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I can't do enough to recommend Megan's McArdle's post on the partly structural and party self-inflicted problems that conservative thinkers are having in getting their ideas listened to by that fraction of the public that doesn't already identify with conservatism.  It rambles a little, but is worth the ride.

Discussions - 15 Comments

I'm with you on the rambling, but I don't know about the payoff. Doesn't her point more or less boil down to offering conservatives a morsel of legitimacy to go along with the familiar milk about privileged liberals treating conservatives badly? They do, but so what?

On the other side, she seems to complain that conservatives are reacting to this drumming by curling up into balls and talking only to themselves and their closest cocoon mates. If that were simply true, it would deserve some criticism--and where it is true, it should be criticized. But, given the structure of McArdle's argument (which is built entirely upon near mechanical assumptions about power dynamics that don't seem to me to adequately describe this--or any other--phenomenon), there really is no alternative. So she blames them for what seems to her to be an almost mechanical reaction from which there is no natural escape. This is inconsistent. But, never mind . . .I don't believe in the structure of her argument and I don't believe that her view of what's going on in the conservative movement is at all as comprehensive as she suggests.

The tell is in this: she betrays a large amount of discomfort in her writing with the fact that so many people she considers "small town" or unsophisticated in some way are joining the party (as in getting interested and involved in politics). This is code for the FOX news audience--people with whom she admits to having very few personal interactions. I don't know if the emergence of this group of people means what she seems to think it means--that the dominant conservatism of today is intellectually flabby and can't appeal to anyone who is not already instinctively conservative. I'd guess it doesn't.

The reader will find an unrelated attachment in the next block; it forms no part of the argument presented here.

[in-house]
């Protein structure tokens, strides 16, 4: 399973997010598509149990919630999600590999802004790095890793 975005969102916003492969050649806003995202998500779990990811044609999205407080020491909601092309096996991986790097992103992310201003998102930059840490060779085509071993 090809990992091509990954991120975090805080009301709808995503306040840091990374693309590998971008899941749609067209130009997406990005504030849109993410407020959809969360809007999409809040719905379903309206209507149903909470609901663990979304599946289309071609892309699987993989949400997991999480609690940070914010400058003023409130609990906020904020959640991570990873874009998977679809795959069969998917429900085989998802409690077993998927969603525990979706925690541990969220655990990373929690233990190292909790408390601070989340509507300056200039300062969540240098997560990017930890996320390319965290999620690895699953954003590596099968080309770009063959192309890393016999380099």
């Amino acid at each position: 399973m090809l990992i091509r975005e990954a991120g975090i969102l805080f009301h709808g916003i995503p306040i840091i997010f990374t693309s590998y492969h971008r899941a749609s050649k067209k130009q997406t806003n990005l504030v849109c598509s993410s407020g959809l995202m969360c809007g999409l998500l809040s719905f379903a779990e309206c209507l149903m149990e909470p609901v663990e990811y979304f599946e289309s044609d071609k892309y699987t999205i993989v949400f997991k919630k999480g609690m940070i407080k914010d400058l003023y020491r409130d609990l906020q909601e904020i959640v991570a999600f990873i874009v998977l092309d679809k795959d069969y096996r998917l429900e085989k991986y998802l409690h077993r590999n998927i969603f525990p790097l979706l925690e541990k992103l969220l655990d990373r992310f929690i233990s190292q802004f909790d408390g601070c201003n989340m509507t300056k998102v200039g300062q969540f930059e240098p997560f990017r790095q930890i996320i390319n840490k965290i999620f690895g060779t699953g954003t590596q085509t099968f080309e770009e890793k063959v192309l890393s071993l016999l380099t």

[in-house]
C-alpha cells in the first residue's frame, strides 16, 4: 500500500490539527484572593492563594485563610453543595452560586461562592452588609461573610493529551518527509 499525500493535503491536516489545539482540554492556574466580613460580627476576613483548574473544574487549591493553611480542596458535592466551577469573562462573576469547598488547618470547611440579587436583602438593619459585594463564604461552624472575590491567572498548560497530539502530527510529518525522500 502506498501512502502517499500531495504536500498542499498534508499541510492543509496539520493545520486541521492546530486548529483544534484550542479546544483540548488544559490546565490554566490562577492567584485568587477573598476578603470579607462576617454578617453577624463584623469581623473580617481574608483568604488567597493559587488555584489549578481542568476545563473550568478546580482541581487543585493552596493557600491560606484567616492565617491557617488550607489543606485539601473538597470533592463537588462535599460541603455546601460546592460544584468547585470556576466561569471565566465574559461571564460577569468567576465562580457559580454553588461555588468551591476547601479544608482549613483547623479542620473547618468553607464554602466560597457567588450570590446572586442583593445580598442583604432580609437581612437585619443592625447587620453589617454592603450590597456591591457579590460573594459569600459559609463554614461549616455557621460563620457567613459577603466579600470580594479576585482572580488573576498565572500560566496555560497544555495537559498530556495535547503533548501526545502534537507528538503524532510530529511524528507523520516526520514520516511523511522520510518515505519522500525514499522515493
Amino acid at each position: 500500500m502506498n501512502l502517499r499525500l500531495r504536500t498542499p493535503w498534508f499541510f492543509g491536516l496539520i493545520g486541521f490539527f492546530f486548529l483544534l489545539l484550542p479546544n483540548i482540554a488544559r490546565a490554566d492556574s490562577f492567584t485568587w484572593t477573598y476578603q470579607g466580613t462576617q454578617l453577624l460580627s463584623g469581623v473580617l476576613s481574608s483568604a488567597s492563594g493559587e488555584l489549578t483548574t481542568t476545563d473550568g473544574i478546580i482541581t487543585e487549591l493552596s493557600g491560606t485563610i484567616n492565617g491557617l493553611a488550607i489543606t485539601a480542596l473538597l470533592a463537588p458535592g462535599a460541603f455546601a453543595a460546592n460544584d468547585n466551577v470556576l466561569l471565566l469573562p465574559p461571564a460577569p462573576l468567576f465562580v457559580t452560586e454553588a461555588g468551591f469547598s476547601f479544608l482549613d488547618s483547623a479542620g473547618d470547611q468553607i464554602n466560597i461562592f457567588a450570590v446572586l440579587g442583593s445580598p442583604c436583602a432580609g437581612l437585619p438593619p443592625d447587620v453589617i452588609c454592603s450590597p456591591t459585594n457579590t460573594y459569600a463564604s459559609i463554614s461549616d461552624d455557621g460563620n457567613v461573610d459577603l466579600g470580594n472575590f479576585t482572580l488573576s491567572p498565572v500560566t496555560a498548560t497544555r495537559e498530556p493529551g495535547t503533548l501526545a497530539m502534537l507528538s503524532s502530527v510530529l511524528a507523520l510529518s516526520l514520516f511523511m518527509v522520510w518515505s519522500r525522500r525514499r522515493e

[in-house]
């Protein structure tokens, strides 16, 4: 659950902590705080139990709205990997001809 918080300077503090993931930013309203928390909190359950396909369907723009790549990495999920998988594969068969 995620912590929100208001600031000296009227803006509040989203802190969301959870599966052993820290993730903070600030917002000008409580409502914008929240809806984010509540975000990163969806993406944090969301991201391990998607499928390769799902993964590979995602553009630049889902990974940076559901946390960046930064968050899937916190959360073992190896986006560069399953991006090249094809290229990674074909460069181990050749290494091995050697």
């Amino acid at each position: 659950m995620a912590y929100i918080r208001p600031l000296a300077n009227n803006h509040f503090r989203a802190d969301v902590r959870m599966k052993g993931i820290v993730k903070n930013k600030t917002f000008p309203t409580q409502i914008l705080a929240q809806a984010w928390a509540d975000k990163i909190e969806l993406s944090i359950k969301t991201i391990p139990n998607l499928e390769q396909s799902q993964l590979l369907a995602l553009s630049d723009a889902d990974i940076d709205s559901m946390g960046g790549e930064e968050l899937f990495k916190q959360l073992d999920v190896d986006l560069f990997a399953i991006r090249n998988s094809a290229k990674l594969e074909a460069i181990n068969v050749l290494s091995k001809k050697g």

While McArdle's perception is one that has to be guarded against and pushed back upon in certain quarters . . . but I'm not sure why McArdle thinks that the ones who ought to be the most responsible for that guarding and that pushing back against stereotypes are the people who seem to me to be the "victims" of it. Why should good people with good instincts make excuses for themselves just for the sake of appealing to people with chips on their shoulders against them? The responsibility for rooting out prejudice ought really to lie with the person in possession of the prejudice . . . but we know it doesn't always work that way. So, if prudence demands that the FOX News audience and people from small towns inclined to be conservative now be on the lookout for ways not to turn off the likes of Megan McArdle and her friends, then so be it. But I don't know that McArdle has adequately demonstrated that there is a need for this kind of prudence. I am open to it, but not persuaded.